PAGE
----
It’s all in the marketing: As with anything, it’s all in your pitch. Make sure the video you make to introduce your campaign captures your passion and vision. Convince people that this is a project that is going somewhere. Remember: Creativity sells! The more unique you are, the more attention you’re likely to get. If you tell a great story about why you’re pursuing this goal and win people’s hearts, you’re on your way.

Get social! As noted earlier, crowdfunding works best when used in concert with social media. Work to build support on Facebook, Twitter and so forth. If you’re not a social media user, you will struggle to build a successful crowdfunding campaign. If you’re not taking advantage of social media, now is the time to get with the program – crowdfunding or not – as it is a top business marketing tool these days.

Help your supporters: Give your supporters the tools to fully back you. One suggestion is to provide emails or posts they can give to their own friends to expand your network of support.

Work really hard: Crowdfunding and building social media support take work. Don’t expect it to be easy. You need to invest time, energy and creativity if you want to see it pay off.

Kevin Lavelle, CEO and Founder of Mizzen+Main, an apparel company took advantage of crowdfunding when invited to do so. In a Forbes article, he recommended that you consider these questions before pursuing crowdfunding.

Is this the sole method of sourcing capital for your business or a part of your overall strategy?

Are you using crowdfunding for a specific initiative or to build your entire business?

Can you handle the increased demand for your products if your campaign takes off?

Will you be able to fulfill the rewards or perks you are offering to those funding your business?

Lavelle points out that it is important to understand the rules of the crowdfunding platform you use, and the ins and outs of the perks being offered to donors. Be sure your business can meet whatever incentives are offered.

If you’re a young woman-owned company, crowdfunding can be a fantastic opportunity because it does not require you to give up your business equity. And while building your support for your funding, you may be building a following for your business, as well.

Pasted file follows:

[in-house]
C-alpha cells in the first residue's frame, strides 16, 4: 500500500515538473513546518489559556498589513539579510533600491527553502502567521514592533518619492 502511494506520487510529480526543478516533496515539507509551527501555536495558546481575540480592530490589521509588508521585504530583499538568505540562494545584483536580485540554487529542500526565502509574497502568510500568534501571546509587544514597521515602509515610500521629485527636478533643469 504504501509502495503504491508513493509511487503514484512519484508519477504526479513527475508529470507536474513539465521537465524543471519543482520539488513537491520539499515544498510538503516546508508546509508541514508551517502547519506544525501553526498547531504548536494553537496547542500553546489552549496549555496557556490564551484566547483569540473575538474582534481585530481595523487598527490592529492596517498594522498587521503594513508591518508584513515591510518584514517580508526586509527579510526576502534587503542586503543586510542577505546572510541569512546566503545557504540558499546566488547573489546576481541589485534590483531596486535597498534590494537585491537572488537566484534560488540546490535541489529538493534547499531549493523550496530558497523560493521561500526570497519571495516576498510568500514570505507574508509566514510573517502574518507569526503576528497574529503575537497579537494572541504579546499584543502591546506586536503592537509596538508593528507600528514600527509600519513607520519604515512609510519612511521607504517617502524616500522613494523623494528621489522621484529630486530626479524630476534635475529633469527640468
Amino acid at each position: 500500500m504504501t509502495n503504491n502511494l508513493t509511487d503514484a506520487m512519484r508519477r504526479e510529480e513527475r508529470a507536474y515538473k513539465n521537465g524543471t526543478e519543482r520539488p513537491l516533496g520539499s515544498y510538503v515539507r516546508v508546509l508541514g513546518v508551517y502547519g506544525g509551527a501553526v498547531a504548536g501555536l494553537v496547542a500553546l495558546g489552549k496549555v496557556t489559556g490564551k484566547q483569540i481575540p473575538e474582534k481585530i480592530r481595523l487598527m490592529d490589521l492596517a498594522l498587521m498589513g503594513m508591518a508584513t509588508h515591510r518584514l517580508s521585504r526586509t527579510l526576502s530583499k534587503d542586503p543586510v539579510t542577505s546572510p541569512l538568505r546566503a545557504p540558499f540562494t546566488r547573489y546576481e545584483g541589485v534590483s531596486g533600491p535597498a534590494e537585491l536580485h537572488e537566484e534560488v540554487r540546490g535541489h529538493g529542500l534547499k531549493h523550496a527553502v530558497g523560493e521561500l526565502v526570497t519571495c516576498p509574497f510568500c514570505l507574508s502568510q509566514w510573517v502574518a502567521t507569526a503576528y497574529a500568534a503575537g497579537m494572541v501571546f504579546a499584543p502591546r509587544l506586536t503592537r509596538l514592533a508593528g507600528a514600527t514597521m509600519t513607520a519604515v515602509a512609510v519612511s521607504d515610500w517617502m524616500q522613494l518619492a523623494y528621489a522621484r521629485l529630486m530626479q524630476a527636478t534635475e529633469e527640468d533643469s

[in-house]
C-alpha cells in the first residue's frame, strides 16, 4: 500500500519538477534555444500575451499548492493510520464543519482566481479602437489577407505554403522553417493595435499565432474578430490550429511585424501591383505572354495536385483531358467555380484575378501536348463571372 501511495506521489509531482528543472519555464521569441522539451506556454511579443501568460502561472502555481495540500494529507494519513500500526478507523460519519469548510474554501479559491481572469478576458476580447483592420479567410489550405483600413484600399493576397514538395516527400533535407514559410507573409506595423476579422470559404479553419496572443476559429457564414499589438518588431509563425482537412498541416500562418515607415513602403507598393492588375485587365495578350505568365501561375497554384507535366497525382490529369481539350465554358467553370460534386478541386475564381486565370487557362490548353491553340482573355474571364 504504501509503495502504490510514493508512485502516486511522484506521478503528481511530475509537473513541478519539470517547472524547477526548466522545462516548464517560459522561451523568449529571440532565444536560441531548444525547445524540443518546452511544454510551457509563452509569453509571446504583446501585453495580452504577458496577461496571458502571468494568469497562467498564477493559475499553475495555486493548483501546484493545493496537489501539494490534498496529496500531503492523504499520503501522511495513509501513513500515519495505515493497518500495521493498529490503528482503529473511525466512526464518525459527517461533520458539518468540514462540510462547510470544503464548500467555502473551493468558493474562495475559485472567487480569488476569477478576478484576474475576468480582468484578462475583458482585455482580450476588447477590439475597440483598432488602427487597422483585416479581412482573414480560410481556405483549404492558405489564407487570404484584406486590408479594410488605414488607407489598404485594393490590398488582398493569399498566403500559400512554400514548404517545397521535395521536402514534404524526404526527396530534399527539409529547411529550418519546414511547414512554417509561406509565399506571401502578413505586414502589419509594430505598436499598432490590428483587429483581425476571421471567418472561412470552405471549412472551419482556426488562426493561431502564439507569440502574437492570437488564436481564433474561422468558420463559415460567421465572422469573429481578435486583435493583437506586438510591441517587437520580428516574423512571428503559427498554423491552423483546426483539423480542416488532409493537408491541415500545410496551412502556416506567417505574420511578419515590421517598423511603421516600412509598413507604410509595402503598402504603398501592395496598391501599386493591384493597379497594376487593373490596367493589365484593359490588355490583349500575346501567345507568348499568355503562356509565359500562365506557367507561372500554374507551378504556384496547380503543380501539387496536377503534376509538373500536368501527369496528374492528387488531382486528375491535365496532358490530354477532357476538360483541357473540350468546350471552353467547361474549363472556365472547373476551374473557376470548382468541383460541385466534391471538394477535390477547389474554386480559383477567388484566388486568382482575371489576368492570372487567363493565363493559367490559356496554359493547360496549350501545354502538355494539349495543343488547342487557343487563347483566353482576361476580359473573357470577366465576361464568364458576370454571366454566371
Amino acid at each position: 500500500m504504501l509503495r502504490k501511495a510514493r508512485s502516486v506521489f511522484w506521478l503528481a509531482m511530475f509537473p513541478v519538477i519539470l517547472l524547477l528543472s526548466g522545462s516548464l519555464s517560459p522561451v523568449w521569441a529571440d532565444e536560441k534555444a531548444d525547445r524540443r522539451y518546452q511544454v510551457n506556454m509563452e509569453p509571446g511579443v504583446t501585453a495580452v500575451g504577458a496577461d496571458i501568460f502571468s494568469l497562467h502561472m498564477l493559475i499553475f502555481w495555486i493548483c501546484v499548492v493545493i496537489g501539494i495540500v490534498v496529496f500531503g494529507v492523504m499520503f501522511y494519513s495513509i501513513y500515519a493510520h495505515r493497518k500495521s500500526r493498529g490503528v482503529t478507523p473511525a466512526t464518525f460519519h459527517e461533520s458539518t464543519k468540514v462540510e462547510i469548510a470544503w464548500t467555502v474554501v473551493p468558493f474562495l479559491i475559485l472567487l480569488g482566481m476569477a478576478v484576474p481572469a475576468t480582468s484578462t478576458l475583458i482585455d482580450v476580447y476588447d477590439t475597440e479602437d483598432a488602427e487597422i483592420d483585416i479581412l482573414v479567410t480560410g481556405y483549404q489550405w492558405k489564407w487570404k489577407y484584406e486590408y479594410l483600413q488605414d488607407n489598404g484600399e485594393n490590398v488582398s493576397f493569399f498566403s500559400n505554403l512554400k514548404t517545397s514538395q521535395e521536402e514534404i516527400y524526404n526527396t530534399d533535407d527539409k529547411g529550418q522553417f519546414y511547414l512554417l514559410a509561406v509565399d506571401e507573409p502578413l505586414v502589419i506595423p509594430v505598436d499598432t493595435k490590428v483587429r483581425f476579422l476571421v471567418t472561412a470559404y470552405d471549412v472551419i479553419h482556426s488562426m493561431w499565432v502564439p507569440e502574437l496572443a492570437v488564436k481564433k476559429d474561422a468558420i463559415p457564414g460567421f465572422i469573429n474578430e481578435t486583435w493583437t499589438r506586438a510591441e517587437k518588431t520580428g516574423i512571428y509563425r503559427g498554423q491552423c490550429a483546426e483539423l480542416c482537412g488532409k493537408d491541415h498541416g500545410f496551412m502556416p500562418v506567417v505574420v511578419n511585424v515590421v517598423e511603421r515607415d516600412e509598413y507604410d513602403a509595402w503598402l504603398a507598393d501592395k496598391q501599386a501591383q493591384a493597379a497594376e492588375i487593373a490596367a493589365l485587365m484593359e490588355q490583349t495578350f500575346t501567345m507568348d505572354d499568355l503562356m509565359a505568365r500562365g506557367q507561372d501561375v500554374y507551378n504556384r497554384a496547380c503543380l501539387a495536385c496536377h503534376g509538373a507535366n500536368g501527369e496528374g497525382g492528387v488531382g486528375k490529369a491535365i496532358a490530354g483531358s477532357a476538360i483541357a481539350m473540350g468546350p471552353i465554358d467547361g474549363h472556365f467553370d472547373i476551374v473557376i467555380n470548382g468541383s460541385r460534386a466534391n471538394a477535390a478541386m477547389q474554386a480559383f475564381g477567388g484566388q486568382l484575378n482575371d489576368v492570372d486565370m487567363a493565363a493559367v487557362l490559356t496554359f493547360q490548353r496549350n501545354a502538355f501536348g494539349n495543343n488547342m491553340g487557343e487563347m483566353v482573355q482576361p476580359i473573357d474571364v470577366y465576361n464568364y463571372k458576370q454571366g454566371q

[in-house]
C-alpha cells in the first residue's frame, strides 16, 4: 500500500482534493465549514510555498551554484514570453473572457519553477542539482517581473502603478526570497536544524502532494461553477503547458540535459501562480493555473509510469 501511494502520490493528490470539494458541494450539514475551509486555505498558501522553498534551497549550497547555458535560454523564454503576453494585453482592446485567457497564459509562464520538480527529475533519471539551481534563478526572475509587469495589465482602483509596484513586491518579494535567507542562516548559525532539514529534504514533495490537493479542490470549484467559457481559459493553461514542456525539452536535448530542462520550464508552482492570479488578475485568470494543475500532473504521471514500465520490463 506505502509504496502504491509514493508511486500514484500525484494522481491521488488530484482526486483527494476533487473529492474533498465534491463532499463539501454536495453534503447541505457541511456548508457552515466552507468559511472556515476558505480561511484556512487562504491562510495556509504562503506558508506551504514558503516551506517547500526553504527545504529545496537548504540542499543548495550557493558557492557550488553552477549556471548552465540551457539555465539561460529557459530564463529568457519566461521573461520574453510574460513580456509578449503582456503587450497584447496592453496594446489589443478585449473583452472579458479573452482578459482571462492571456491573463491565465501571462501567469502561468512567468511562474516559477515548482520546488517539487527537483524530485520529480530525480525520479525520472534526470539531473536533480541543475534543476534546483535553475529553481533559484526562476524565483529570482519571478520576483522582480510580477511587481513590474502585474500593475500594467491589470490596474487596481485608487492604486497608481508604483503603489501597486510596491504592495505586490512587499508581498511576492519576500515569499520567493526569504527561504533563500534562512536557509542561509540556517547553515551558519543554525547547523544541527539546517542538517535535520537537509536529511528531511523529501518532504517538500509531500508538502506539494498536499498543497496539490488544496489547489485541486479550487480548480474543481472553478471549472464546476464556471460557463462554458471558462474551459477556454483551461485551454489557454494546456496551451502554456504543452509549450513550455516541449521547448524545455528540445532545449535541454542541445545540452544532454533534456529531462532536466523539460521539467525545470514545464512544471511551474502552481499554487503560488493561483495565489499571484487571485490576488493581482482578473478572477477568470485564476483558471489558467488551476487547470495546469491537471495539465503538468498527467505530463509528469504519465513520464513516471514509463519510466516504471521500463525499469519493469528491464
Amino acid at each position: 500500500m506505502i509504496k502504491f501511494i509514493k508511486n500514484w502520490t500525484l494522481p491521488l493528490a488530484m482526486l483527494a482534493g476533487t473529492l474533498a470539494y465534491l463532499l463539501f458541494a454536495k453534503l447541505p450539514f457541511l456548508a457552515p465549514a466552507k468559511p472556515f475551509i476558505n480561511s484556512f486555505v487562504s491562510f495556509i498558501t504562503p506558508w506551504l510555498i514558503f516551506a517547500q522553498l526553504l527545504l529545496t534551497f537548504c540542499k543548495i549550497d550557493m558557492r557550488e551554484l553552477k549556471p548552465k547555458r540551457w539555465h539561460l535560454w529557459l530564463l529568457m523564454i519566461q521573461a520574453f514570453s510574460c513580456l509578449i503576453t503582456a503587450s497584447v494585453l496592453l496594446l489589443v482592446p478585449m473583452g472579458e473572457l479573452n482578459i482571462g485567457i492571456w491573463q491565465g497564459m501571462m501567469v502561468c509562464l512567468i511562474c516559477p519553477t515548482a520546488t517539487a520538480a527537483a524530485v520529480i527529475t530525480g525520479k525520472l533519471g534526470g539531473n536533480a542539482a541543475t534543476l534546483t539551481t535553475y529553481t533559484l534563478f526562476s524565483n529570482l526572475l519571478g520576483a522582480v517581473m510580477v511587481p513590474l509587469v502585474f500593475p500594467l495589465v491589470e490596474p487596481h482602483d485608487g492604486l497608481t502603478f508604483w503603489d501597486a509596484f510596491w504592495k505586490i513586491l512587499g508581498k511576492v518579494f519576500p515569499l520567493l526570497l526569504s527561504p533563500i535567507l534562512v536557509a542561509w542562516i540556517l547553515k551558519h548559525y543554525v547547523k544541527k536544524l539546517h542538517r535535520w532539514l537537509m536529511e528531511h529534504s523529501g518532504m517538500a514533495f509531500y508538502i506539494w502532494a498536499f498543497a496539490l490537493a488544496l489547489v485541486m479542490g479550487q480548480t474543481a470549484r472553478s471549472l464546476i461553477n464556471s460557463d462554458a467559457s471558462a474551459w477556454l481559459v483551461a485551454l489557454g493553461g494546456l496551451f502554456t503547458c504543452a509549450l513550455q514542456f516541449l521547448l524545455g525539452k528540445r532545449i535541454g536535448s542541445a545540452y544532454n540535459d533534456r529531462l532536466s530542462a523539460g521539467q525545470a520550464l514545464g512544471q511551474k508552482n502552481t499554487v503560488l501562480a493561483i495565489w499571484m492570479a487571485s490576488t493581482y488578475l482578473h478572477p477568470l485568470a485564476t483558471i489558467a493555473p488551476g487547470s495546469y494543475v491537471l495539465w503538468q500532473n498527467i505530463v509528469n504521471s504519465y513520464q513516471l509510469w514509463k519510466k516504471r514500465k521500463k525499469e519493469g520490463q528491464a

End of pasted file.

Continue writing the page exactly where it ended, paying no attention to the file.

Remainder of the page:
The SEC is examining crowdfunding, and there are more changes likely to result. So be sure to keep an eye on the regulations as they surface, and be well-versed in the crowdfunding platform rules so that you can make the most of the opportunity to win capital without finding yourself in a difficult position.

A Way to Fund Women Start-Up Businesses

Thursday, November 29th, 2012

Opportunity for your woman-owned start-up business is just a website away. We are awash in opportunities, thanks to “crowdfunding” andthe government’s approval for the practice ofcrowdfunding in the United States. Have you heard about this? If not, you could be missing out on a great way to find financing for a new product, business or creative endeavor.

Congress and President Obama enacted the JOBS Act, which includedcrowdfunding provisions, in April. Crowdfunding basically entails asking a crowd of people to donate money to your project. There are a variety of crowdfunding websites where you can submit your proposal that outlines your project, your deadline, what rewards you may offers to your donors, and your fundraising goal amount.

Benefits of crowdfunding

Small investments work: The great thing about crowdfunding is that it can make it easier for women-owned businesses to find money. Instead of requesting thousands from a few wealthy contributors, you can draw small amounts, potentially as little as $1, from a large number of people. Because the donations can be much lower, people are more willing to support you.

Low-risk for donors: Crowdfunding is relatively low-risk for donors. For one thing, they probably don’t have a large chunk of their savings involved. On many crowdfunding sites, if you fail to meet your fundraising goal by your deadline, the donations will revert back to the donors. This means that if they support your effort, but no one else does, they won’t lose their money. Some sites do have a “keep-it-all” model where creators get the money either way, so it’s important to read the guidelines before participating.